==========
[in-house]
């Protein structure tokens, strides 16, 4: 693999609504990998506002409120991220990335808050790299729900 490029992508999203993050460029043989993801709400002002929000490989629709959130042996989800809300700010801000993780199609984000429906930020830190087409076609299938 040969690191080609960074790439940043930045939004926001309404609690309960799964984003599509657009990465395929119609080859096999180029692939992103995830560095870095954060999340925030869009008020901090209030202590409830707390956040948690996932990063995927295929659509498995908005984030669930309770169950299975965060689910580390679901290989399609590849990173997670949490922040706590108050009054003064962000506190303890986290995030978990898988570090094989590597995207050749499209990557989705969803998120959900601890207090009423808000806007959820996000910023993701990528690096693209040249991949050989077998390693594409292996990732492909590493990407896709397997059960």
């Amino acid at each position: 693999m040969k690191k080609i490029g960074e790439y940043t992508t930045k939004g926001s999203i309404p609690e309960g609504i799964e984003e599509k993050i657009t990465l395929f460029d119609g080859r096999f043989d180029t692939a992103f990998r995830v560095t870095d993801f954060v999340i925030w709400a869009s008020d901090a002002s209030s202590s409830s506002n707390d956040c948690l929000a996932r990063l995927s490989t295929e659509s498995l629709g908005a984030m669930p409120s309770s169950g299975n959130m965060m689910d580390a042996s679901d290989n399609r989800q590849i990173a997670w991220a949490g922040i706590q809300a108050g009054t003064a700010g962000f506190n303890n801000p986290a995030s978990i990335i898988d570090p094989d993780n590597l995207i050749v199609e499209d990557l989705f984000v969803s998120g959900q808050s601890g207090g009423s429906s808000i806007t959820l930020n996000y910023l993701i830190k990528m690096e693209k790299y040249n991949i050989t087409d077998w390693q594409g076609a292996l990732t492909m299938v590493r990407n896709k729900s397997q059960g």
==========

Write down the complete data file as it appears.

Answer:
[in-house]
């Protein structure tokens, strides 16, 4: 693999609504990998506002409120991220990335808050790299729900 490029992508999203993050460029043989993801709400002002929000490989629709959130042996989800809300700010801000993780199609984000429906930020830190087409076609299938 040969690191080609960074790439940043930045939004926001309404609690309960799964984003599509657009990465395929119609080859096999180029692939992103995830560095870095954060999340925030869009008020901090209030202590409830707390956040948690996932990063995927295929659509498995908005984030669930309770169950299975965060689910580390679901290989399609590849990173997670949490922040706590108050009054003064962000506190303890986290995030978990898988570090094989590597995207050749499209990557989705969803998120959900601890207090009423808000806007959820996000910023993701990528690096693209040249991949050989077998390693594409292996990732492909590493990407896709397997059960």
């Amino acid at each position: 693999m040969k690191k080609i490029g960074e790439y940043t992508t930045k939004g926001s999203i309404p609690e309960g609504i799964e984003e599509k993050i657009t990465l395929f460029d119609g080859r096999f043989d180029t692939a992103f990998r995830v560095t870095d993801f954060v999340i925030w709400a869009s008020d901090a002002s209030s202590s409830s506002n707390d956040c948690l929000a996932r990063l995927s490989t295929e659509s498995l629709g908005a984030m669930p409120s309770s169950g299975n959130m965060m689910d580390a042996s679901d290989n399609r989800q590849i990173a997670w991220a949490g922040i706590q809300a108050g009054t003064a700010g962000f506190n303890n801000p986290a995030s978990i990335i898988d570090p094989d993780n590597l995207i050749v199609e499209d990557l989705f984000v969803s998120g959900q808050s601890g207090g009423s429906s808000i806007t959820l930020n996000y910023l993701i830190k990528m690096e693209k790299y040249n991949i050989t087409d077998w390693q594409g076609a292996l990732t492909m299938v590493r990407n896709k729900s397997q059960g």